The Rhythm of Fall Reflected in Family Recipes

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Establishing rhythms for your family is one of the joys of family life.

Some of them are easy and happen without any effort. Friday night pizza, Dad making omelets on Sunday mornings, birthday doughnuts – these are just some of the things your family can do to make family rituals special.

Other rhythms are seasonal, and fall is a time for many of our family rituals. Every fall since my children were babies, we go to the pumpkin patch. For many years, we propped them on the pumpkins, making silly faces to keep them from crying while we took a hundred pictures. My kids are now in middle school, but we still go to the pumpkin patch for our annual photo and to pick out pumpkins to bring home to carve.

For us, fall also means a trip to Livesay Orchards in Porter for you-pick apples. The apple season is short, so call ahead before driving out, but if it’s available, this is a really fun family outing. Once you have your apples home, it’s a lot of fun to then make apple pie, apple bread and apple-cinnamon pancakes.

One of my earliest kitchen memories is making caramel apples with my Aunt Sandy. I know it wasn’t easy for her to go to the trouble of making caramel apples with four little kids gathered around. But I remember helping her unwrap each little square of caramel and then standing on a stool to watch her add the cream and then stirring until it was ready. She let us help put a popsicle stick in each apple and then dip the apples in the caramel.

I wonder if she knows that the work and mess was worth it, and that the memory has stayed with her niece all these years. It certainly reminds me that making the extra effort with our kids is important. Dragging them to the pumpkin patch, taking them on early morning hikes, apple picking or making homemade doughnuts – all of these seasonal rhythms are important for creating fun for our kids. And it’s more than fun. Family rituals help them feel connected and important.

Here are some of our favorite recipes to make in the fall.


Popcorn balls are a favorite at our house for Halloween. You can add mini candy corn or M&Ms to the mix for extra fun.

Classic Popcorn Balls

  • 1 stick butter, plus extra for forming
  • 14 cups popped popcorn
  • 1 (10-ounce) bag mini marshmallows
  1. Line two cookie sheets with parchment paper. Lightly smear butter around the inside of a large bowl. Add popped popcorn to bowl.
  2. In a large sauté pan over low heat, melt butter. Add marshmallows and stir to combine until melted. Remove mixture from heat and pour over popcorn, stirring quickly to combine.
  3. Let cool slightly, then quickly form into 25-30 balls. Place on cookie sheets. Popcorn balls can be stored in an airtight container for up to three days.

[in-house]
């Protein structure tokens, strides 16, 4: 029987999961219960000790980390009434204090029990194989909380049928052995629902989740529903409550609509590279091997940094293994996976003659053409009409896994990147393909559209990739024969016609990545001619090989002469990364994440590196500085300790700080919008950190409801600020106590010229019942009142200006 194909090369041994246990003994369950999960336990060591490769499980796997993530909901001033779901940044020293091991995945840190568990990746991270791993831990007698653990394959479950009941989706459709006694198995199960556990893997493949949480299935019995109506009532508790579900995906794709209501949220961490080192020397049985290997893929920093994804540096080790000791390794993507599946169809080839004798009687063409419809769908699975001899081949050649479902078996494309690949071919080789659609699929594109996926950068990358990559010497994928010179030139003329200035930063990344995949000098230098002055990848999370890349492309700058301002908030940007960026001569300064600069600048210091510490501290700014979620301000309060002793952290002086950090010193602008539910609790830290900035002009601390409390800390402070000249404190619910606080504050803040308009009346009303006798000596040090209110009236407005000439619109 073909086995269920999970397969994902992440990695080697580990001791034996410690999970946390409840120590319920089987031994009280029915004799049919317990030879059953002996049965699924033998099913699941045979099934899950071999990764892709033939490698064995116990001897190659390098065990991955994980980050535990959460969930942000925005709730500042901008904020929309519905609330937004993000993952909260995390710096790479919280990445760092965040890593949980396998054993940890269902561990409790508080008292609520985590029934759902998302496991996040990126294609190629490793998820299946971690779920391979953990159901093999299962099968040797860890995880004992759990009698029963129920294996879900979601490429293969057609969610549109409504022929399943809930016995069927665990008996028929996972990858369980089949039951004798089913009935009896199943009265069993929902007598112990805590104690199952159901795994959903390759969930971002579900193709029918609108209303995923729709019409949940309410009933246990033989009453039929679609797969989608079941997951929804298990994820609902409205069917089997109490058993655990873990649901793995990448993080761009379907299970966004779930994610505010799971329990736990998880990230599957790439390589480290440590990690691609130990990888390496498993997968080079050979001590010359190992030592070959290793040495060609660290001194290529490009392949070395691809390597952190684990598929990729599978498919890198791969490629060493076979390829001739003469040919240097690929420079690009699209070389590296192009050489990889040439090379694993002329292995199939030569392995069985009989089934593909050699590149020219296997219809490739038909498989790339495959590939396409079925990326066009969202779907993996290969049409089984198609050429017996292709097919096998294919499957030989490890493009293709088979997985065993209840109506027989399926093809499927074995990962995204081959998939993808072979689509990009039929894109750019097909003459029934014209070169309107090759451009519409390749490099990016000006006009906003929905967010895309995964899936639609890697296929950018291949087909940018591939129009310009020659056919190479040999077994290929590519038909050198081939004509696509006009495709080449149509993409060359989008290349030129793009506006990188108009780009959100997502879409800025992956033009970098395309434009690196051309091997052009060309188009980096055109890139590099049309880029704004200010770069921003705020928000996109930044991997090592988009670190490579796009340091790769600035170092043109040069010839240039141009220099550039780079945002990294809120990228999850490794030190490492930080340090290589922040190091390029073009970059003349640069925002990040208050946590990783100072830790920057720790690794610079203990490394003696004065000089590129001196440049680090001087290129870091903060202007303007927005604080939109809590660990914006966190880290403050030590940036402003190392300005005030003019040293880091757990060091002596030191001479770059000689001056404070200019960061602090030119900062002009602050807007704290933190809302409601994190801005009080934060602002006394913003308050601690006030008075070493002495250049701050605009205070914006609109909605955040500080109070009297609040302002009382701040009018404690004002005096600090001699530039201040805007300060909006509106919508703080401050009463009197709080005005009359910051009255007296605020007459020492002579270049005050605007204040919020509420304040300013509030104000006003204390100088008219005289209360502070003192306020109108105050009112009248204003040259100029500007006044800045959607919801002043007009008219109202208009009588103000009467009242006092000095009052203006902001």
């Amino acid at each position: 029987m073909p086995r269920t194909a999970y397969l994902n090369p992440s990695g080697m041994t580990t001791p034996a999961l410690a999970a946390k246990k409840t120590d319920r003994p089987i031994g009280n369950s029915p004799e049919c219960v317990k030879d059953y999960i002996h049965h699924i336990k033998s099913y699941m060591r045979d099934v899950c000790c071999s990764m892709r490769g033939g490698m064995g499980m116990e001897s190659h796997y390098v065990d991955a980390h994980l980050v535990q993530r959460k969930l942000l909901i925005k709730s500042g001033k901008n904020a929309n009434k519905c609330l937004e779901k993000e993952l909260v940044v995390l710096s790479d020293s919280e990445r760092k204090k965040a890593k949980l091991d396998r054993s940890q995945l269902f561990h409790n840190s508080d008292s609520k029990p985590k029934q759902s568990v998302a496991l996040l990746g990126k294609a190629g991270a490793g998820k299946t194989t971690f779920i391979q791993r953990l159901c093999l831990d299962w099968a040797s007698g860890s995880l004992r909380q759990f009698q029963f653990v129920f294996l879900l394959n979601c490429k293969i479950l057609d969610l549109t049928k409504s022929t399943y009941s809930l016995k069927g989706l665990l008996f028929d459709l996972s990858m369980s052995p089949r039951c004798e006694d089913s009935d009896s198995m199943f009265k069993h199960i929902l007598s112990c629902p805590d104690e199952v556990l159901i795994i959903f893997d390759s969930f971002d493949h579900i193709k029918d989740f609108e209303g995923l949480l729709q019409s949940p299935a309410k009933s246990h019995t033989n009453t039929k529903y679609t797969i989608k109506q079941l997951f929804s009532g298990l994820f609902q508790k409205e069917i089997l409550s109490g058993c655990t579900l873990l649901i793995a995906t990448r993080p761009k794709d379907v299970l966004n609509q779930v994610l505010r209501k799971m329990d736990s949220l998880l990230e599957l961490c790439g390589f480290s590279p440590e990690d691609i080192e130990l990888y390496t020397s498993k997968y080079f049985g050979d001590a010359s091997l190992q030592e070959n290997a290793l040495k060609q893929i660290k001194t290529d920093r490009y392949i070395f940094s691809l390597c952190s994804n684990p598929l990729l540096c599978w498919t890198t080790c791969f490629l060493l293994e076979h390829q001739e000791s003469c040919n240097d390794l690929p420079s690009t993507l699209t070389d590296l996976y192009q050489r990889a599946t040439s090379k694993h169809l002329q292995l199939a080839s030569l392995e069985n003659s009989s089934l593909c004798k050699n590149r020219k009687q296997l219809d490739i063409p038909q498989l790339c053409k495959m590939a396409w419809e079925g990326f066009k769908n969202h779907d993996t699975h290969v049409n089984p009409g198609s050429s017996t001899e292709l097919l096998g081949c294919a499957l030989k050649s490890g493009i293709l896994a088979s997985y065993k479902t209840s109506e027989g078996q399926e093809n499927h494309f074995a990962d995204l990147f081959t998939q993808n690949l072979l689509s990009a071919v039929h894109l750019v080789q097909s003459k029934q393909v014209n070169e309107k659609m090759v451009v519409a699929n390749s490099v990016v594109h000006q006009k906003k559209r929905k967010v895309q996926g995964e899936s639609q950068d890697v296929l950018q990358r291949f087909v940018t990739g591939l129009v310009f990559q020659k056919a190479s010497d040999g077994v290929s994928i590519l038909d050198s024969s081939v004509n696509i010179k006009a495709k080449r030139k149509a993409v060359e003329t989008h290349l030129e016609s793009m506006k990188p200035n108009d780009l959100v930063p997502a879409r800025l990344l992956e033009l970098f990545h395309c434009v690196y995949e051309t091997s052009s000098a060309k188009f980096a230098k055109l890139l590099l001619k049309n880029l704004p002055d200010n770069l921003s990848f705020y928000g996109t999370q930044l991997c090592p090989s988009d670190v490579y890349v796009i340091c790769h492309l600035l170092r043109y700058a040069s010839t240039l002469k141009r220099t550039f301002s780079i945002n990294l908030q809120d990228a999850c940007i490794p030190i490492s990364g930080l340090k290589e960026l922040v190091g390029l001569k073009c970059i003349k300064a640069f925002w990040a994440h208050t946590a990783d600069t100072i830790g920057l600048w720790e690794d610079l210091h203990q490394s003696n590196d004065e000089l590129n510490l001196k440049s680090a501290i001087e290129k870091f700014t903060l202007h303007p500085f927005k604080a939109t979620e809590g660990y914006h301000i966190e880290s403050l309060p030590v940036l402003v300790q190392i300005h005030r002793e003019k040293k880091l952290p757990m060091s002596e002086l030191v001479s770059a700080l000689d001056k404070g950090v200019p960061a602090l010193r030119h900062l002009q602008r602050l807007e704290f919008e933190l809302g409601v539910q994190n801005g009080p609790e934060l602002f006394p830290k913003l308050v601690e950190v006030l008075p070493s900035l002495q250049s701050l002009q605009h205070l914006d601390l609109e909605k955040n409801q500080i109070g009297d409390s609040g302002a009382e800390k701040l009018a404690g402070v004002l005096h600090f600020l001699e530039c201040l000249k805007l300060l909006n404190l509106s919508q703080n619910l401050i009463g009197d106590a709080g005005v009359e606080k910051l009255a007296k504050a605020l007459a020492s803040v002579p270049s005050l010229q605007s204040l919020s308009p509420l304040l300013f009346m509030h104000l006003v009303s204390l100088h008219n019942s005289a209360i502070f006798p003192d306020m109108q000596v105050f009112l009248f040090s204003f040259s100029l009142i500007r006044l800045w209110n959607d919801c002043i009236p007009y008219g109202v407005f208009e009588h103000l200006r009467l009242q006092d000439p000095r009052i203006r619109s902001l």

Fall aromatherapy begins with these muffins. The smell of them baking is magnificent.

Apple Cinnamon Muffins

Makes 12 muffins

  • 1 ½ cups all-purpose flour
  • ¾ cup white sugar
  • ½ teaspoon salt
  • 2 teaspoons baking powder
  • 1 teaspoon ground cinnamon
  • ⅓ cup plain yogurt
  • 1 egg
  • ⅓ cup milk
  • 2 small apples, peeled, cored and chopped

Topping:

  • ¼ cup white sugar
  • ⅓ cup all-purpose flour
  • 1/4 cup butter, cubed
  • 1 ½ teaspoons ground cinnamon
  1. Preheat oven to 400 degrees. Grease 12 muffin cups or line with paper muffin liners.
  2. Stir together 1 1/2 cups flour, 3/4 cup sugar, salt, baking powder and 1 teaspoon cinnamon. Mix in yogurt, egg and milk. Fold in apples. Spoon batter into prepared muffin cups, filling to the top of the cup.
  3. For topping, in a small bowl, stir together 1/4 cup sugar, 1/3 cup flour, ¼ cup butter and 1 1/2 teaspoons cinnamon. Mix together with fork and sprinkle over unbaked muffins.
  4. Bake in preheated oven for 20 to 25 minutes, until a toothpick inserted into center of a muffin comes out clean.

This recipe, from the Yummy Toddler Food blog, is a good one for young kids. It’s soft and easily digestible. But it’s also one older kids and adults will be happy to have for breakfast or a snack.

Healthy Pumpkin Bars

  • 1 cup old-fashioned oats
  • 1/2 cup whole-wheat flour (or gluten free flour blend)
  • 1 tablespoon ground flaxseed
  • 1 teaspoon cinnamon
  • 1/2 teaspoon pumpkin pie spice
  • 1 teaspoon baking powder
  • 1/4 teaspoon baking soda
  • 2 large eggs
  • 1 cup pumpkin puree
  • 1/4 cup maple syrup
  • 3 tablespoons melted coconut oil (slightly cooled)
  • 1 teaspoon vanilla extract
  • 1/3 cup chocolate chips (or raisins, dried cranberries, or chopped walnuts)
  1. Preheat the oven to 350 degrees F and coat an 8”x 8” pan with nonstick spray.
  2. Add all ingredients to a medium bowl and stir together to combine thoroughly, but gently.
  3. Place batter into prepared pan and smooth with a spatula so the batter is evenly distributed. Bake for 20-24 minutes or until lightly golden brown around the edges and a cake tester inserted into the middle comes out cleanly.
  4. Remove from oven, place pan on a wire rack and allow to cool completely before slicing. Serve warm, at room temperature.

Starting by melting down caramel candies makes this an easy recipe. Melt caramels and milk in a 4-cup Pyrex measuring cup and then dip the apples there to make it simple.

Easy Caramel Apples

  • 6 craft sticks
  • 6 apples
  • 1 (14-ounce) package individually wrapped caramels, unwrapped
  • 2 tablespoons milk
  1. Remove the stem from each apple and press a craft stick into the top. Butter a baking sheet.
  2. Place caramels and milk in a microwave safe bowl, and microwave 2 minutes, stirring once. Allow to cool briefly.
  3. Roll each apple quickly in caramel sauce until well coated. Place on prepared sheet to set.

Oct 2021 Food Pin

Categories: Food